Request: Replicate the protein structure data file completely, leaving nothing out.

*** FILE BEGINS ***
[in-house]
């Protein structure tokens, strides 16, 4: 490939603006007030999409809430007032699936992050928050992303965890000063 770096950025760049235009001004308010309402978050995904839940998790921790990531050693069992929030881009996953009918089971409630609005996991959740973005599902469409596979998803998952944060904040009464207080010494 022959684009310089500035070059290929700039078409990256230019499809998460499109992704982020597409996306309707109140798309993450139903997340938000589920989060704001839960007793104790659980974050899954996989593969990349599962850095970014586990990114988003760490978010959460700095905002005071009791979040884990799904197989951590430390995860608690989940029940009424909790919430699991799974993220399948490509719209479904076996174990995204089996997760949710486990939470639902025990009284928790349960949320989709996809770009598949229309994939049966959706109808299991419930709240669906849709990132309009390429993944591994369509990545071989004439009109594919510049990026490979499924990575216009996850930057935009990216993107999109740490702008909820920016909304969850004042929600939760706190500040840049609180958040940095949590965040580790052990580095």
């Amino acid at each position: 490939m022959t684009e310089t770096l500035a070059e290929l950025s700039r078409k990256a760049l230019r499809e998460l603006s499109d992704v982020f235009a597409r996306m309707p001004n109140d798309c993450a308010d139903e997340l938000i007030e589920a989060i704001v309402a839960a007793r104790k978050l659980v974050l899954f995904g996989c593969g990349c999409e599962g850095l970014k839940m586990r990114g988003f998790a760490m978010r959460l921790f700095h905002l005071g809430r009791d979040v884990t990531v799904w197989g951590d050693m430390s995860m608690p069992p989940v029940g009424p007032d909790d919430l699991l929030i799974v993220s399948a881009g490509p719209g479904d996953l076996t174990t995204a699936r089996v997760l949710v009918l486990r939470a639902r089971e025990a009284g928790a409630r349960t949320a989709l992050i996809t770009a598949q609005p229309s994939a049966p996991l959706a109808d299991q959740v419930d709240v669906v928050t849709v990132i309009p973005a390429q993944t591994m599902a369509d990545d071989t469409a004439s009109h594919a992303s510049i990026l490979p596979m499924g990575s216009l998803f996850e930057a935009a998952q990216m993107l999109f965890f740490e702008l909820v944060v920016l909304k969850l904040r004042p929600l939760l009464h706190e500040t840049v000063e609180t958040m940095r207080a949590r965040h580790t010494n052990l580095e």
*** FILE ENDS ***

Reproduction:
[in-house]
């Protein structure tokens, strides 16, 4: 490939603006007030999409809430007032699936992050928050992303965890000063 770096950025760049235009001004308010309402978050995904839940998790921790990531050693069992929030881009996953009918089971409630609005996991959740973005599902469409596979998803998952944060904040009464207080010494 022959684009310089500035070059290929700039078409990256230019499809998460499109992704982020597409996306309707109140798309993450139903997340938000589920989060704001839960007793104790659980974050899954996989593969990349599962850095970014586990990114988003760490978010959460700095905002005071009791979040884990799904197989951590430390995860608690989940029940009424909790919430699991799974993220399948490509719209479904076996174990995204089996997760949710486990939470639902025990009284928790349960949320989709996809770009598949229309994939049966959706109808299991419930709240669906849709990132309009390429993944591994369509990545071989004439009109594919510049990026490979499924990575216009996850930057935009990216993107999109740490702008909820920016909304969850004042929600939760706190500040840049609180958040940095949590965040580790052990580095």
């Amino acid at each position: 490939m022959t684009e310089t770096l500035a070059e290929l950025s700039r078409k990256a760049l230019r499809e998460l603006s499109d992704v982020f235009a597409r996306m309707p001004n109140d798309c993450a308010d139903e997340l938000i007030e589920a989060i704001v309402a839960a007793r104790k978050l659980v974050l899954f995904g996989c593969g990349c999409e599962g850095l970014k839940m586990r990114g988003f998790a760490m978010r959460l921790f700095h905002l005071g809430r009791d979040v884990t990531v799904w197989g951590d050693m430390s995860m608690p069992p989940v029940g009424p007032d909790d919430l699991l929030i799974v993220s399948a881009g490509p719209g479904d996953l076996t174990t995204a699936r089996v997760l949710v009918l486990r939470a639902r089971e025990a009284g928790a409630r349960t949320a989709l992050i996809t770009a598949q609005p229309s994939a049966p996991l959706a109808d299991q959740v419930d709240v669906v928050t849709v990132i309009p973005a390429q993944t591994m599902a369509d990545d071989t469409a004439s009109h594919a992303s510049i990026l490979p596979m499924g990575s216009l998803f996850e930057a935009a998952q990216m993107l999109f965890f740490e702008l909820v944060v920016l909304k969850l904040r004042p929600l939760l009464h706190e500040t840049v000063e609180t958040m940095r207080a949590r965040h580790t010494n052990l580095e």